The COVID-19 pandemic has forced many companies to rethink their operations – from limiting in-office activities and pivoting to remote work, to making video conferencing the new norm when it comes to meetings.
However, as industries are forced to adapt to this “new normal” and lean heavier into technology, so should people. This includes gaining a better grasp of how to conduct ourselves through our new online work platforms.
From the looks of things, we'll be relying on video conferencing apps for the foreseeable future. It’s understandable, being at home may add to the appeal of keeping things casual. However, a virtual meeting isn’t your typical video chat with friends and family. Furthermore, there are different rules to consider when it comes to virtual meetings.
To guide you, here are questions you should keep in mind to have productive and professional video conference calls.
The saying “just because you can, doesn’t mean you should” also applies to organizing virtual meetings.
Before the pandemic, when many of us were still going to the office, meetings that should have been emails were already a problem. Now that video conferencing has turned into one of our main means of communication for work, many seem to have forgotten that meetings should only be held when needed.
As a rule of thumb, if your goal is just to inform, then an email will suffice. Meanwhile, objectives like solving a problem, collaborating on creative projects, or discussing complex topics all warrant a meeting. You want to communicate ideas in the best way possible.
Just like actual on-ground meetings, don’t forget to set a clear agenda before the conversation; send a pre-read if needed. During the session, always set ground rules, take breaks, and outline your next steps and timelines after each point of discussion.
Let’s make one thing clear, now that virtual meetings are the norm, you need to be prepared for technical difficulties.. Faulty audio, video, and internet connection can be very disruptive and affect team productivity. That is why you should allot time to test your equipment before hopping on a call.
For audio, check quality and volume. Not only should you be heard, but your voice should also be clear and understandable. Stay in a closed room if needed. Video, on the other hand, should frame you at eye level (prop up your computer on some shoeboxes if you need to). Looking too low or too high can lead to awkward angles between you and the people you’re meeting with.
Also, don’t forget to check the lighting! Avoid setting up against the light. The light source should be coming in front of you.
Lastly, all this preparation will be all for naught if you get disconnected. Speed test your connection beforehand. Move closer to the router and disconnect other devices. Worst case scenario: prepare a backup connection, such a mobile phone which can function as a mobile hotspot.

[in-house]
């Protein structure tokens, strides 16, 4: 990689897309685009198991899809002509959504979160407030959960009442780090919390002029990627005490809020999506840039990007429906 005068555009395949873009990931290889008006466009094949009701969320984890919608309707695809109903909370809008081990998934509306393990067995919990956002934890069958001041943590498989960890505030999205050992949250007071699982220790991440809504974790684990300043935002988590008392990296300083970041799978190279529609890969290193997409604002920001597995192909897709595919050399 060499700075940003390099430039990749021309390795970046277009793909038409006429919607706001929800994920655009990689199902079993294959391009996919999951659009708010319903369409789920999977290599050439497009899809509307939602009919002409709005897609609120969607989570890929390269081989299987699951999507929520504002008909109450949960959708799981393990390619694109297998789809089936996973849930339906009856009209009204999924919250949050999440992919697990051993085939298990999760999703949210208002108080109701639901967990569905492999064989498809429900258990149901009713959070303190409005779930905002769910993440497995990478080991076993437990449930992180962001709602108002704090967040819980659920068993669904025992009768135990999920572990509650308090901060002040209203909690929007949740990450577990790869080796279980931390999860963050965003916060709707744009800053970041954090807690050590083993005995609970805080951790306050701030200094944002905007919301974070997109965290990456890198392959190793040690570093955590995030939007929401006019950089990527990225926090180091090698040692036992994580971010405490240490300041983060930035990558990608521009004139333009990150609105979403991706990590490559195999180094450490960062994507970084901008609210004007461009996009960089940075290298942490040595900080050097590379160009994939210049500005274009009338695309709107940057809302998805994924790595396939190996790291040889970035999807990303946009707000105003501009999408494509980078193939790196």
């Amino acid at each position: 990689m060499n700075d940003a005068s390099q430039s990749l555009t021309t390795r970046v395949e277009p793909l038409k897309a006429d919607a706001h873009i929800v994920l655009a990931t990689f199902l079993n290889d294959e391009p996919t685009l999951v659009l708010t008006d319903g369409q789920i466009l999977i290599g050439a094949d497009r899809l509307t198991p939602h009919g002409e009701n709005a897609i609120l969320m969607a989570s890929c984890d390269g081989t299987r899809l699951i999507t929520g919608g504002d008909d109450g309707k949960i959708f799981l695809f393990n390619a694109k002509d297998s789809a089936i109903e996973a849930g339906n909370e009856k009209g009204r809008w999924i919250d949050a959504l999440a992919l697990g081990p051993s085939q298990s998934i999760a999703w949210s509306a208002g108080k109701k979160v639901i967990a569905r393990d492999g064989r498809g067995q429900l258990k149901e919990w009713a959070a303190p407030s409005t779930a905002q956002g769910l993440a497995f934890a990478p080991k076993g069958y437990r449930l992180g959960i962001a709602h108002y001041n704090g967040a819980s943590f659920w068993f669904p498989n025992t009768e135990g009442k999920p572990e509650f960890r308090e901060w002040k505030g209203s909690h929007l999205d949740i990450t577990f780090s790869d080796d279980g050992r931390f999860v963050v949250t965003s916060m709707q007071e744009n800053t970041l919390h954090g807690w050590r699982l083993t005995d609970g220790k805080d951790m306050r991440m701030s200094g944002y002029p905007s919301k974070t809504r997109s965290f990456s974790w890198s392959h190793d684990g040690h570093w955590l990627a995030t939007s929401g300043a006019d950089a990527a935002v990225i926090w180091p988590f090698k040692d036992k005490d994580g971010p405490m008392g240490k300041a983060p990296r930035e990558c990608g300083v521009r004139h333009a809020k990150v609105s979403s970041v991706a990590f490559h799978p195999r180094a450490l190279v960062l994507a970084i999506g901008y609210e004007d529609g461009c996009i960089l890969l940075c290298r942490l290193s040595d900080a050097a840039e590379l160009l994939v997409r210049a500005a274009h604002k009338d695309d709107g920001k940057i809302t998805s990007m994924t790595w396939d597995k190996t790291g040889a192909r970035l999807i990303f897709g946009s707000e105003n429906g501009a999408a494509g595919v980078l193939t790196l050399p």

Again, the temptation of making your virtual meetings too homey will always be present when you’re working from your house. However, your appearance in a meeting is essential – especially If you're meeting with stakeholders and clients. Look presentable and not ready for bed.
Though audio-only is acceptable when the internet connection is not that strong, make it clear that video is a priority when it comes to virtual meetings. Seeing each other helps personalize the sessions and keeps everyone better engaged (less chance of multitasking, right?).
Being presentable also applies to your surroundings. Make sure you’re not shooting from a cluttered area. Going on a virtual call beside dirty dishes will be distracting. Your background doesn’t have to be bare, just make sure it’s tidy.
Last but not least, bolster your knowledge of video call etiquette.
If you’re in a call with a big group, make sure to say your name before asking a question. This helps everyone keep track of the conversation, as well as the person recording or taking notes of the meeting.
If you’re not the one speaking, take the time to mute yourself. This cuts ambient noise from your end. (If many of you have your mics on simultaneously, trust us, those electric buzzes and background sounds add up.)
Lastly, pay attention. You’re not there to multitask and scroll websites or social media while someone else is talking. Chances are, the person speaking will see you and know what you’re doing. Plus, you might miss important parts of the meeting.
The key to mastering the virtual meeting is equal parts respecting the people you are with, treating these calls like actual face-to-face interactions, and understanding how to adapt better in virtual spaces. As mentioned earlier, it’s not just office structures that should evolve, so do you.
Keep these tips in mind and you'll be ready for any important meetings in the future! Bookmark this article for reference when opportunities from the GetCraft Marketplace come your way.
The rich text element allows you to create and format headings, paragraphs, blockquotes, images, and video all in one place instead of having to add and format them individually. Just double-click and easily create content.
A rich text element can be used with static or dynamic content. For static content, just drop it into any page and begin editing. For dynamic content, add a rich text field to any collection and then connect a rich text element to that field in the settings panel. Voila!
Headings, paragraphs, blockquotes, figures, images, and figure captions can all be styled after a class is added to the rich text element using the "When inside of" nested selector system.